GDP / GDI

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GDP

Slide 2: 

GDP Or GDI Acronym Stands For GDP Gross Domestic Product GDI Gross Domestic Income 2

Definitions‘ For GDP : 

Definitions‘ For GDP There are three ways to define GDP. Each definition is conceptually identical. 3

GDP is equal to the total expenditures for all final goods and services produced within the country in a stipulated period of time (usually a 365-day year). GDP is equal to the sum of the value added at every stage of production (the intermediate stages) by all the industries within a country, plus taxes less subsidies on products, in the period. GDP is equal to the sum of the income generated by production in the country in the period—that is, compensation of employees, taxes on production and imports less subsidies, and gross operating surplus (or profits) DEFINITIONS‘ FOR GDP 4

GDP is equal to the total expenditures for all final goods and services produced within the country in a stipulated period of time (usually a 365-day year). GDP is equal to the sum of the value added at every stage of production (the intermediate stages) by all the industries within a country, plus taxes less subsidies on products, in the period. GDP is equal to the sum of the income generated by production in the country in the period—that is, compensation of employees, taxes on production and imports less subsidies, and gross operating surplus (or profits) DEFINITIONS‘ FOR GDP 5

GDP is equal to the total expenditures for all final goods and services produced within the country in a stipulated period of time (usually a 365-day year). GDP is equal to the sum of the value added at every stage of production (the intermediate stages) by all the industries within a country, plus taxes less subsidies on products, in the period. GDP is equal to the sum of the income generated by production in the country in the period—that is, compensation of employees, taxes on production and imports less subsidies, and gross operating surplus (or profits) DEFINITIONS‘ FOR GDP 6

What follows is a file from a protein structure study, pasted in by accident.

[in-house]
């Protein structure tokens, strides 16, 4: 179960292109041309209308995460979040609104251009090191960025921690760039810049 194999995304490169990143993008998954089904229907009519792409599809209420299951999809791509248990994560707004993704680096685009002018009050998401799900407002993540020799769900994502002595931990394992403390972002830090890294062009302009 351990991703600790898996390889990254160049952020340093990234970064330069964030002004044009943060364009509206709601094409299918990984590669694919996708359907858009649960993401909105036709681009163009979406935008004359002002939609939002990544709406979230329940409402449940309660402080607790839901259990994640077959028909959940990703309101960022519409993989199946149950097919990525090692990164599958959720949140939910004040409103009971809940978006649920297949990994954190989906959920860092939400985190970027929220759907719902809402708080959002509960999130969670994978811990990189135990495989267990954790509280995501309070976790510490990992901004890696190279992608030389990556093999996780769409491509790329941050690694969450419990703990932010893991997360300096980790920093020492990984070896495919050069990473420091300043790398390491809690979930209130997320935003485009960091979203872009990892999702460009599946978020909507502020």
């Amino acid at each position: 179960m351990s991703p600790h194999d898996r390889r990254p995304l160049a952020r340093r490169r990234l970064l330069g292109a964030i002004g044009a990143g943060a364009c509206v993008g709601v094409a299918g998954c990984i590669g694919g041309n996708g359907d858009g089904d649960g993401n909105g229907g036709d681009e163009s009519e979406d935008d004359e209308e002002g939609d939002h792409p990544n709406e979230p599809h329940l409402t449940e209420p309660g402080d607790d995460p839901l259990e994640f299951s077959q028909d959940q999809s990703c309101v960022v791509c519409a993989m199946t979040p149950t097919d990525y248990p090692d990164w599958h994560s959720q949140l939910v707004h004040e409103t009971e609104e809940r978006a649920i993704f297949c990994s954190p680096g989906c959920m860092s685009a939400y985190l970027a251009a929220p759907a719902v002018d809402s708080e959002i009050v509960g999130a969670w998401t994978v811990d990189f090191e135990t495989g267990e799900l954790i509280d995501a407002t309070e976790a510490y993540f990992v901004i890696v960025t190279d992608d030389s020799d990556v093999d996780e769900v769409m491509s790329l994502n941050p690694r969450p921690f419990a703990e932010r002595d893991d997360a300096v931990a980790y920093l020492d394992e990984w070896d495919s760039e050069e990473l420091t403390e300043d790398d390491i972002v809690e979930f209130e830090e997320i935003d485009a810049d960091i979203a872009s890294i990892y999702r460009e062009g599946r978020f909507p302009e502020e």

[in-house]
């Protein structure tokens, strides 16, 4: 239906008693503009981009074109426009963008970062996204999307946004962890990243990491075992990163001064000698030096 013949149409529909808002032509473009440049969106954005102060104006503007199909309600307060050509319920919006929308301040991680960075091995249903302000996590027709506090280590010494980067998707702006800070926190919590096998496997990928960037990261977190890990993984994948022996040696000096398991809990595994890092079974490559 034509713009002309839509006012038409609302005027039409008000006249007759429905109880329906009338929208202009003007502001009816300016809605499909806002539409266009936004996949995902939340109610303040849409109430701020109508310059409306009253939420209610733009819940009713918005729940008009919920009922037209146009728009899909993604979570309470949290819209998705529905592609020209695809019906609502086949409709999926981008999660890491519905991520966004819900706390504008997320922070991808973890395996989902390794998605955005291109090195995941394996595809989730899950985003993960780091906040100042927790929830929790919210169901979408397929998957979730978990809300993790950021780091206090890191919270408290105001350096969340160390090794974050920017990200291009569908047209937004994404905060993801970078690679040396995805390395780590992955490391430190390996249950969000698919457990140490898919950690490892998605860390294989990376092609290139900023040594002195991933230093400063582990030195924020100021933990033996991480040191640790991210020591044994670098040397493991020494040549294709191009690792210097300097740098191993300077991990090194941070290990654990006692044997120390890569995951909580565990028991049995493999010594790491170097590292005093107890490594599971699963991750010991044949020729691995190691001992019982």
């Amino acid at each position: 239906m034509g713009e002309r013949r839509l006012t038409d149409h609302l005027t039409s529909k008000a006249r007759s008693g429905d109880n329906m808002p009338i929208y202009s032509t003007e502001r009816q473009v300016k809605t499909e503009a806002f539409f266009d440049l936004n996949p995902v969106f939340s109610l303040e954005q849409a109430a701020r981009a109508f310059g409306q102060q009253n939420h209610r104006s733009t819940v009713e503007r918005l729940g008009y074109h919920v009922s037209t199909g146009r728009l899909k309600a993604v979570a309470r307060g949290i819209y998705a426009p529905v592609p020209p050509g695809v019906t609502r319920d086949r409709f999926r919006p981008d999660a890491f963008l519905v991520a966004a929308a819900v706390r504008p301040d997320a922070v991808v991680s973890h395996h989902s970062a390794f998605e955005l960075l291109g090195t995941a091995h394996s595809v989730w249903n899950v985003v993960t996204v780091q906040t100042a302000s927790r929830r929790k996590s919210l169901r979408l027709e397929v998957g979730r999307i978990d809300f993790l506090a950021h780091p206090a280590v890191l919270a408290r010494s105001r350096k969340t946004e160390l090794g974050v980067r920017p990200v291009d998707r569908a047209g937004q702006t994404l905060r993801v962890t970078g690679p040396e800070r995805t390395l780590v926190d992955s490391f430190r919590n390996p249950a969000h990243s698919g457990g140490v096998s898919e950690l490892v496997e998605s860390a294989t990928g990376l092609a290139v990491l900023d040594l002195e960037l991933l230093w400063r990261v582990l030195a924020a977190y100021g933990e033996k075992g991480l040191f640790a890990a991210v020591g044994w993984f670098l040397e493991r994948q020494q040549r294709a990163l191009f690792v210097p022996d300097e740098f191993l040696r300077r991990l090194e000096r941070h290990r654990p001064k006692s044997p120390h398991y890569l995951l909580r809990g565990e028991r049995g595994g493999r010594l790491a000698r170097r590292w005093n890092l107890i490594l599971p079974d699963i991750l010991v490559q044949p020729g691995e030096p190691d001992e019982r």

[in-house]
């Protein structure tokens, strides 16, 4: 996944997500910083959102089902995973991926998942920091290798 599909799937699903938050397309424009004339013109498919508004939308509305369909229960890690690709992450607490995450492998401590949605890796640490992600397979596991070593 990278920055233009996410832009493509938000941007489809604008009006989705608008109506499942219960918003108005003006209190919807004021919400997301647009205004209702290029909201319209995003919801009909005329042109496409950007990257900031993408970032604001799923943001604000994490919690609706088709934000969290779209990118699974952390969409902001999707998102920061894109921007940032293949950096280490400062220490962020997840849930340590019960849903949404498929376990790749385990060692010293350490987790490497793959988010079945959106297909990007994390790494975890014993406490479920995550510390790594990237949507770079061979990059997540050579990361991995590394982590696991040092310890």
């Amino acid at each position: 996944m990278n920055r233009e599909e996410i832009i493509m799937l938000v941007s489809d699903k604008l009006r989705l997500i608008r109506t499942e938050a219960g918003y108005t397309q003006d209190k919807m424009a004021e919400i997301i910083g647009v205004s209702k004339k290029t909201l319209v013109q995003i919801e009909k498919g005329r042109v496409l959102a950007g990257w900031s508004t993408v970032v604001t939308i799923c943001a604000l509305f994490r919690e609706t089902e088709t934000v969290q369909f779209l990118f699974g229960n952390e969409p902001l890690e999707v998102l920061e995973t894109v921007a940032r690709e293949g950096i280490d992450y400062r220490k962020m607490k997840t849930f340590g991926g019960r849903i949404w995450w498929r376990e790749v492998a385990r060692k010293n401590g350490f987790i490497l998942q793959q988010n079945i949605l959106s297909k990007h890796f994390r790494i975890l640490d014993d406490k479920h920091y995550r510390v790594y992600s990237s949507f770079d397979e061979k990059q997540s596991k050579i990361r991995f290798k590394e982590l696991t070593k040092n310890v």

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Calculating GDP Commonly the Expenditure Method is used for measuring and quantifying GDP Formula: GDP = C + I + G+(X-M) OR GDP = consumption + gross investment + government spending + (exports - imports) 7

“Gross" means that depreciation of capital stock is not subtracted out of GDP. If net investment (which is gross investment minus depreciation) is substituted for gross investment in the equation above, then the formula for NET DOMESTIC PRODUCT is obtained. Consumption and investment in this equation are expenditure on final goods and services. The exports-minus-imports part of the equation (often called net exports) adjusts this by subtracting the part of this expenditure not produced domestically (the imports), and adding back in domestic area (the exports). 8 Some Important Points

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Diagrammatic Representation 9

Where : C : Consumption I : Investment G : Government spending X : Exports M : Imports 10 Components Of GDP GDP = C + I + G+(X-M)

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C : consumption Includes :: Personal expenditures mainly consists of: food households medical expenses rent, etc. For example, if a hotel is a private home then renovation spending would be measured as Consumption. 11 GDP = C + I + G+(X-M)

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I : investments by business or households in capital. Example, If you spend money to renovate your hotel so that occupancy rates increase, that is private investment. Includes: Construction of a new mine. Purchase of machinery or equipment for factory. Purchase of software. Expenditure on new houses. Buying goods and services. NOTE:: Investments on financial products is not included in Investments. 12 GDP = C + I + G+(X-M)